By Bob Marovich
The African American church is blessed with many pastors who can sing. I mean really sing.
Bishop Samuel R. Blakes is one of them.
Senior Pastor of New Orleans- and Baton Rouge-based New Home Ministries, Bishop Blakes possesses those classic gravelly, pulpit-worn gospel pipes that communicate an I’ve-been-there-so-I-know honesty. His voice, which runs the gamut from shout to meaty croon, is ideal for the material on his album, I Survived, a selection of neo-traditional songs filled with wooden-church wisdom.
Even the praise pieces, such as “He Is God” and “Yes I Do,” place gratitude in the context of God’s goodness. “God Wants to Hear From You,” the album’s high point and current single, is a deliciously old fashioned organ-and-piano church song. The lyrics are an encouraging pat on the shoulder. Blakes calls out the many ways God has bestowed favor on us, and all God wants is a “thank you.” Small price to pay for the blessings of life.
Indeed, most of the album’s lyrics are sympathetic and empathetic, calling to mind the gentle catharsis of an album from another New Orleans-based Bishop, Paul S. Morton Sr., whose post-Katrina Cry Your Last Tear contained the same weary but ever-hopeful ambience. On I Survived, Morton joins Blakes for “Scars,” a churchy song of survival on which he references their shared hurricane experience. Storm clouds may gather but, as Blakes notes a couple of times during the CD, “what we’re going through is not where we’re going to.”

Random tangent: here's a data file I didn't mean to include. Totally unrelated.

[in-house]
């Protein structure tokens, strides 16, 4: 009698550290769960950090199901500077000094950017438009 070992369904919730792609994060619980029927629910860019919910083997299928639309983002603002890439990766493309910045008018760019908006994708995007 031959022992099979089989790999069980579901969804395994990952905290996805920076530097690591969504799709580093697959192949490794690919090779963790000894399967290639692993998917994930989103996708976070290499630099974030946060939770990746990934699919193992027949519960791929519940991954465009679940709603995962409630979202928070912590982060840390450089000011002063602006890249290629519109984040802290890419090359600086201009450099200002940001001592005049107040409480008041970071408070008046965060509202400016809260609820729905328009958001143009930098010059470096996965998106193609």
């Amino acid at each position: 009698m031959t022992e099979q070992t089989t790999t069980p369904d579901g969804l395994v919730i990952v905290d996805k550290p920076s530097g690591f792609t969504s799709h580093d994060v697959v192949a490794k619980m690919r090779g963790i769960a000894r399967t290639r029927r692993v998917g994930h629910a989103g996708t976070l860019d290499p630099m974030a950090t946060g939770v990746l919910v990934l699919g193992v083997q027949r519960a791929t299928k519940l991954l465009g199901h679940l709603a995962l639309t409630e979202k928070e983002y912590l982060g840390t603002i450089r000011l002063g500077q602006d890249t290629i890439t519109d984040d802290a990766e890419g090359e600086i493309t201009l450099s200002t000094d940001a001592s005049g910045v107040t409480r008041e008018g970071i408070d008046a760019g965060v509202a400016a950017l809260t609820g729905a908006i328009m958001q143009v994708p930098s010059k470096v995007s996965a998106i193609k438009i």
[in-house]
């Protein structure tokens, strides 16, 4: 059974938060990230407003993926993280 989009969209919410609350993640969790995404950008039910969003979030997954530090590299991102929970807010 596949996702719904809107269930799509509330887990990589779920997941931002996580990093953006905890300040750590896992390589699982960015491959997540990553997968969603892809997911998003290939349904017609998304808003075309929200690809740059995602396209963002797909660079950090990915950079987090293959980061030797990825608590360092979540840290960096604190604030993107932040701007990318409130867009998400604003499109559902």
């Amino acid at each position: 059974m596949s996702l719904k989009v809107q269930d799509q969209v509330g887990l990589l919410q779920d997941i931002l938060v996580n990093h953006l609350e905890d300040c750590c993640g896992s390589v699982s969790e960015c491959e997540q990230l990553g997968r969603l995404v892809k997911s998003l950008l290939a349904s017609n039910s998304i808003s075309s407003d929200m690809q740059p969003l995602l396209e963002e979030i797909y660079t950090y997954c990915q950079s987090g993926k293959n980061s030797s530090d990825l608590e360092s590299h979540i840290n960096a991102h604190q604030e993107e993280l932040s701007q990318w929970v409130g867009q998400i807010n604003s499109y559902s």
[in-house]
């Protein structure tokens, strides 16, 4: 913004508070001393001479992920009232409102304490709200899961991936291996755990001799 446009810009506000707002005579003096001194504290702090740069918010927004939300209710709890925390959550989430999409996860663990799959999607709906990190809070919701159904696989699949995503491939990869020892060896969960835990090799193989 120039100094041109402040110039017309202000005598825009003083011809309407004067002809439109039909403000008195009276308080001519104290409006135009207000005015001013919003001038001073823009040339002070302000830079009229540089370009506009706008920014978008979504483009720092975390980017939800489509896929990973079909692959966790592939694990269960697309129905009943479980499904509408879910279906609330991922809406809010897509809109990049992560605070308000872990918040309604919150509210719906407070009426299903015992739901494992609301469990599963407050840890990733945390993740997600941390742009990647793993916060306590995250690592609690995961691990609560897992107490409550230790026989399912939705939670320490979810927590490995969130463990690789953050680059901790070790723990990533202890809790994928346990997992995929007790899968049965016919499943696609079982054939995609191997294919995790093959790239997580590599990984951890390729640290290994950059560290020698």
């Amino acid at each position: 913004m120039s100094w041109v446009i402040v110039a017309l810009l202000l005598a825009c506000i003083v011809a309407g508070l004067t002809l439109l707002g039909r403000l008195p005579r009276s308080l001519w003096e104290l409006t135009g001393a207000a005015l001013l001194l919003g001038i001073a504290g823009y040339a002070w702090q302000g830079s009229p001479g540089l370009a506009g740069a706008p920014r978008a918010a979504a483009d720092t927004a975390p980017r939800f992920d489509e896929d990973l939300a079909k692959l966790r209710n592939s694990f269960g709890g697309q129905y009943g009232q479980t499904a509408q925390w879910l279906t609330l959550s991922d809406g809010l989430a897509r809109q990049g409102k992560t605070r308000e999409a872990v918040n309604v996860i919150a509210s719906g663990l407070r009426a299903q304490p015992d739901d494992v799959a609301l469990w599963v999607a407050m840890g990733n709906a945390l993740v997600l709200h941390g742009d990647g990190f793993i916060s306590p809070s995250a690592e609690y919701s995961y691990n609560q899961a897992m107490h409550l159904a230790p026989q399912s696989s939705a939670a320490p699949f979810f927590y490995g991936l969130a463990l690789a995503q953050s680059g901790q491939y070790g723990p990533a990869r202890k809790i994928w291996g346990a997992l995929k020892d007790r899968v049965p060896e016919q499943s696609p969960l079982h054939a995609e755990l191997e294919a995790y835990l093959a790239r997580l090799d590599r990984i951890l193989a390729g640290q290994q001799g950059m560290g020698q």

Blakes drops samples of live sermons throughout the album, mostly during the first half, which employs a crackly ‘70s soul vibe beneath songs of reassurance, encouragement, and hope. The album’s only imperfections are the unnecessary reprises of “You’re Not Alone” and “Get Over It;” they do not add any value to the tracks they modify.
Producer Pharis Evans Jr., of the famous Evans Family (Clay, Pharis, LouDella) of Chicago, does a superb job capturing an old school vibe with new school elements.
At a time when vertical praise songs are the most popular commercially, I Survived is a much-needed reminder that gospel music can, and more often should, be a salve that soothes the wounded heart. The songs on this lovely album, full of feeling and as leisurely as a late summer day in the Deep South, are an aural hug of compassion for those who can’t always feel the healing from getting their praise on.
Four of Five Stars
Picks: “Scars,” “God Wants to Hear From You.”